7 unique pairings of cheese and snacks from a cheese expert

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It’s easy to be intimidated by fancy cheese. There are French names that are difficult to pronounce, some really curious Smells and centuries of history and tradition in every bite.

I’ve been working in cheese for 6 years now. I teach about cheese, its history, how it’s made and how to combine it. I can combine any cheese with wine, spirits, beer or cocktails while I sleep.

But there is one cheese pairing category that is nowhere near enough attention: snacks and cheese. Yeah, you heard right. Instead of pulling out the $ 7 a box artisanal crackers, try using your favorite snack – pretzels, candy bars, potato chips, even Doritos! – as the basis for your cheese. It may not be what you are used to, but trust me on this point …

Cheese doesn’t have to be fussy or fancy – it should be fun (and absolutely delicious, of course)! And there is something in sweet and salty snacks that makes us feel like children again who are more willing to experiment. There is no Doritos sommelier * to judge us. So you can happily play with your food and find the combos that work for you.

I admit I’ve done my part of experimenting. Here are some standout cheese and snack pairings that I love and that you might like, too.

* However, if this is a real job I would like to submit my application please.

This is my holy grail snack and cheese pairing. Harbison is a brie-style cheese wrapped in rind (cheese nerds call this style “flowery bowl”) from Vermont with a rustic atmosphere and a cult following among cheese merchants. It tastes like you’ve gone to the green market, bought a basket of wild mushrooms, fried them in butter, and taken them for a picnic deep in the woods. When harbison is ripe and at room temperature, it has a sticky, fondue-like texture that is perfect for dipping.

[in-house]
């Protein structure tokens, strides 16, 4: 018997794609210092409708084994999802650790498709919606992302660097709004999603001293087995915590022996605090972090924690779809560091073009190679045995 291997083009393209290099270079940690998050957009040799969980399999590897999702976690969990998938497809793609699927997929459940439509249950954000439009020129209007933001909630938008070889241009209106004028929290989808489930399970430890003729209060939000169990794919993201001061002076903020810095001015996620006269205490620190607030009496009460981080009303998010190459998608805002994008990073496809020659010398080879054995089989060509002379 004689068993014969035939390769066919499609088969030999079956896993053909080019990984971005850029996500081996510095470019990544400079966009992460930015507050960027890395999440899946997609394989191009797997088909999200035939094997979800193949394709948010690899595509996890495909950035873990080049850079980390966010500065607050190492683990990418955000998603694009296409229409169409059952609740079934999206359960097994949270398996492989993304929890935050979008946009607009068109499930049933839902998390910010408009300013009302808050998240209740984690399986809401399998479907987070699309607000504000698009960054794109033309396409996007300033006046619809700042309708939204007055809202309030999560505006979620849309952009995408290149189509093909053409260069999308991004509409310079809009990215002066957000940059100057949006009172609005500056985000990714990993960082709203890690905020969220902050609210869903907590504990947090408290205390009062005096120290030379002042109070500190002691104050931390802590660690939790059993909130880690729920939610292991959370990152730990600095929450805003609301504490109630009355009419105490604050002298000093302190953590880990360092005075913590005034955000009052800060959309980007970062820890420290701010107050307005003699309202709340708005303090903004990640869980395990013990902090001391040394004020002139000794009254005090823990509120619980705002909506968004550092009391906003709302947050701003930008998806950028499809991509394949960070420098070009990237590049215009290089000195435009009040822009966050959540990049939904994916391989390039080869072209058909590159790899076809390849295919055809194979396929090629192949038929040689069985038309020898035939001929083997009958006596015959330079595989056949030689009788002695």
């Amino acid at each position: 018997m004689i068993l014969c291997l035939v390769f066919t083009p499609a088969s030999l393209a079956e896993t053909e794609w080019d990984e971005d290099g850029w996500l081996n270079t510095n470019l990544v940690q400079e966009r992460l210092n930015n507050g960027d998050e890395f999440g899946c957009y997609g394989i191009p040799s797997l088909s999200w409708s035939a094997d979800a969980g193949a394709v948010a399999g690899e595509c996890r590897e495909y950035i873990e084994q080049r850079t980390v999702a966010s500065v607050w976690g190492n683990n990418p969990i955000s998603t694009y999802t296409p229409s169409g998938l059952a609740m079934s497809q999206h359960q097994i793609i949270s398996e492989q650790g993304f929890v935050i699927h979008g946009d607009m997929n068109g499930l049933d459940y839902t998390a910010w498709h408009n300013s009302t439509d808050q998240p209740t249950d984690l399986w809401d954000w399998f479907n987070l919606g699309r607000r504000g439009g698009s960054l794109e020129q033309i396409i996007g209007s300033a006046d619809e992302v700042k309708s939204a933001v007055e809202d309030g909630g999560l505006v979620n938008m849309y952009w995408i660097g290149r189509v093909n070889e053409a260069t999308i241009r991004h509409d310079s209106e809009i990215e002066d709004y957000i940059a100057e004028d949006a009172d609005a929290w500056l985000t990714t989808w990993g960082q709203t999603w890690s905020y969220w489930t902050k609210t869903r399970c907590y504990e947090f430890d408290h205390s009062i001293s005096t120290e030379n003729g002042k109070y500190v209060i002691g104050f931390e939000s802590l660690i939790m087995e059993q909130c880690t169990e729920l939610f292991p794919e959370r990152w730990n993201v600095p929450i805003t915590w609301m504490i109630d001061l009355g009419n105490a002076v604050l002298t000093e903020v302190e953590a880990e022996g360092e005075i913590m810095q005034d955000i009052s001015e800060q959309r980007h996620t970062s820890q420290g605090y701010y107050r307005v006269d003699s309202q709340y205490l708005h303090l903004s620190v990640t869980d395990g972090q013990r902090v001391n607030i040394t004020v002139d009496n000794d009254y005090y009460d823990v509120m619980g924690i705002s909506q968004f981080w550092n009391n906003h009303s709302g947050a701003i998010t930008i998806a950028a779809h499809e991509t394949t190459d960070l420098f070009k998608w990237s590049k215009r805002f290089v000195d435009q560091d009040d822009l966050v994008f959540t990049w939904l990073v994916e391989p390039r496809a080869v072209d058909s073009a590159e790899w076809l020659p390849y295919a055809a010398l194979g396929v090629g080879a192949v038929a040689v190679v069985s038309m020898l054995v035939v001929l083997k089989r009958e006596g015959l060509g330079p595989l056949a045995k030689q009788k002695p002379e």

As far as I know, kimchi and cheese are not a traditional pairing. However, it is an extraordinary one.

When Americans think of Brie-style cheese, we generally think of milky, mild, and vaguely mushroom cheeses, which mostly reminds us of butter with a peel. But when the French (who invented this style of cheese) think of brie styles, they generally think of more flavored cheeses with notes of broccoli, cauliflower, onion, and garlic. There’s a lot of broccoli energy in these French brie styles, or at least in those made for the French palate.

Camembert Fermier is a French-made flower bowl that takes the French flavor profile into account. When combined with kimchi, food with great cabbage energy, something very strange happens. The herbal flavors cancel each other out and the pairing becomes completely buttery. It’s bizarre and fascinating. If you’re the type to keep kimchi in your fridge for a quick snack, get Camembert Fermier and head out into town.

If there’s one thing missing the crispy FUNYUNS their onion ring cousins ​​have (other than real onions) it’s a good dip. This is where Epoisses, an oozy French cheese packaged in a small round wooden box, hits the mark.

The first thing you should know is that Epoisses is notoriously smelly. I once called Epoisses’ aroma, “like smelly feet with a yeast infection“. It stinks so much that it is rumored (incorrectly) to be banned on the French metro. But if you are brave enough to try it, you will find that it smells far more frightening than it tastes. When you soften the aroma with fat, protein, a dreamy, wet texture, and a bacon-like taste, suddenly there’s a lot more to it. It’s hard to have just one bite. It’s like the difference between eating straight anchovies and tossing a fillet in a dressing. Balance is the key!